Your car is a complicated piece of modern engineering. It needs to have everything working in perfect balance and all fluids should be at optimal levels. These little details can make all the difference when it comes to ensuring the vehicle lasts. Something as simple as having your oil light come on while braking can be a warning sign of more critical problems.
This post is intended to help educate you about why your oil light comes on, what causes it, and what can be done to resolve and prevent the issue. The more you know, the easier it will be to avoid the issue in the future.
Vehicles are fitted with a variety of sensors to ensure that serious damage doesn’t occur due to driver error. These include oil pressure sensors, coolant temp, ABS sensors, and of course low oil level sensors. Let's have a look at why you’re warning light may come on.
This is the most common reason as to why your oil light may come on while braking. Low oil can be detrimental to the engine. It can cause overheating and excessive wear to moving parts. It is very important to closely check the level on the infotainment system or dipstick. The amount of oil may seem fine, but when braking, it will cause it to shift and cause the “low oil level” indicator to come on.
Other reasons that may cause low oil level light to come on include, but are not limited to:
As you can tell, there are several reasons as to why your “Low Oil” may turn on. The first thing to do if you notice it is to check the actual level. On older models, checking the dipstick would be the best plan of attack.
Simply pop the hood and look for the dipstick. If you don’t know where it is located, check the owner's manual. Be careful though, as some older vehicles will also have a dipstick for the transmission fluid.
On newer vehicles, this process can be done from the comfort of the driver's seat without even having to pop the hood. Usually, checking the oil level can be accessed in the infotainment system by going to the “Settings” section.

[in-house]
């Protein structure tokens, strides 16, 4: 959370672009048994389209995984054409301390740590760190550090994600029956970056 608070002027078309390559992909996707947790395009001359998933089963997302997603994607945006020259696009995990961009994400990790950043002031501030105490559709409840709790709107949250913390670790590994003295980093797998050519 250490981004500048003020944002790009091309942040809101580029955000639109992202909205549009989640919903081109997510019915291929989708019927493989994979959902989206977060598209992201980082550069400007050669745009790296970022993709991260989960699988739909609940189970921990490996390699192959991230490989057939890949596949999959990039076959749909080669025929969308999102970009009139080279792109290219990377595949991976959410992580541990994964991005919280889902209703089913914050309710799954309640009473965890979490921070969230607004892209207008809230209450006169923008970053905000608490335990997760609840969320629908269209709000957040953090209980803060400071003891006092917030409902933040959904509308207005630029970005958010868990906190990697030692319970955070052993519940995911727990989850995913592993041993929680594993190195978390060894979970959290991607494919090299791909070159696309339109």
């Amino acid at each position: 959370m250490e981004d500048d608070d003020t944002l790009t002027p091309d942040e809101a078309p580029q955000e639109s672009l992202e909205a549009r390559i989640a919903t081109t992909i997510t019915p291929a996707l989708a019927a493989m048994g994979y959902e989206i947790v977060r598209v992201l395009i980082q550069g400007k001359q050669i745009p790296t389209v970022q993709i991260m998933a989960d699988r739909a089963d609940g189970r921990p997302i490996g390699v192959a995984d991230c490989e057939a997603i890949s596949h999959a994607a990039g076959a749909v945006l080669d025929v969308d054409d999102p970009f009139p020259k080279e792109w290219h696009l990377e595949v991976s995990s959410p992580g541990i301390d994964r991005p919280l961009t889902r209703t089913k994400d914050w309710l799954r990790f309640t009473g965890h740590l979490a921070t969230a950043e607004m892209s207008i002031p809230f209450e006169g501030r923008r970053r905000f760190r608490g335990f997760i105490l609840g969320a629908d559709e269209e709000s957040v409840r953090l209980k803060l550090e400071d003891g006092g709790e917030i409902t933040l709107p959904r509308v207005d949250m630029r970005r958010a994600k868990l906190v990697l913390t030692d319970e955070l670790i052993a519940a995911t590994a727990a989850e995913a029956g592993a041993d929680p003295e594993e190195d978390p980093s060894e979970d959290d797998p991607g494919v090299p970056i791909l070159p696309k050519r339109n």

Every manufacturer will have a different method of checking the oil level. However, a simple watch this video, and you’ll be an expert at getting into your car’s settings in no time. It’s as easy as that.
As previously mentioned, one of the first things to do is to check the oil level. If that checks out we’ll need to look a little further. Alternatively, if you have to keep adding oil in between changes, chances are that there is a leak somewhere.
If the oil is topped up, a vehicle scan for fault codes may be required. This can be done via an OBD2 reader. Not only will it check for sensor problems, but can help show certain parameters such as oil and fuel pressures. It is equally important to know as it can help prevent other majors problems.
Oil Leaks can be caused by a variety of factors such as old gaskets or even cracked engine heads. One can be fixed relatively easily and inexpensively, while the other can take several days and a lot of money.
The best thing to do is to take care of the problem as the first signs of trouble. Putting it off from one day to another will only make it worse. An oil leak can, regardless of how it is caused, can be one of the main reasons why your oil light comes on while braking.
Leaving the problem as and just topping up the oil is like putting a bandaid on a serious cut. It will not solve the problem, but rather hide it. On top of that, oil leaks can cause further damage to key components of the car. And let's not forget about the environmental impact of it.
In conclusion, some of the most common reasons that your oil light may come on while braking can be caused by low oil, a defective sensor, and even a failing or seized water pump. The latter could have serious negative consequences almost instantly.
Start by checking the oil and working your way down the list in terms of seriousness. If you are unsure, have the vehicle checked by a trained mechanic. This way, further damage will be prevented.
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Willie here (hope u still remember me)
Great post, Mike! (as always).
Loved it! It's helpful and concise.
But, from what I know, a bad oil pump can also cause this problem. What do u think?
Besides, do you know how much is the fixing cost? I think it's worth mentioning in your blog post. Many readers (and I) are interested in this.
Anyway, well done, Mike. I'll be your avid reader now.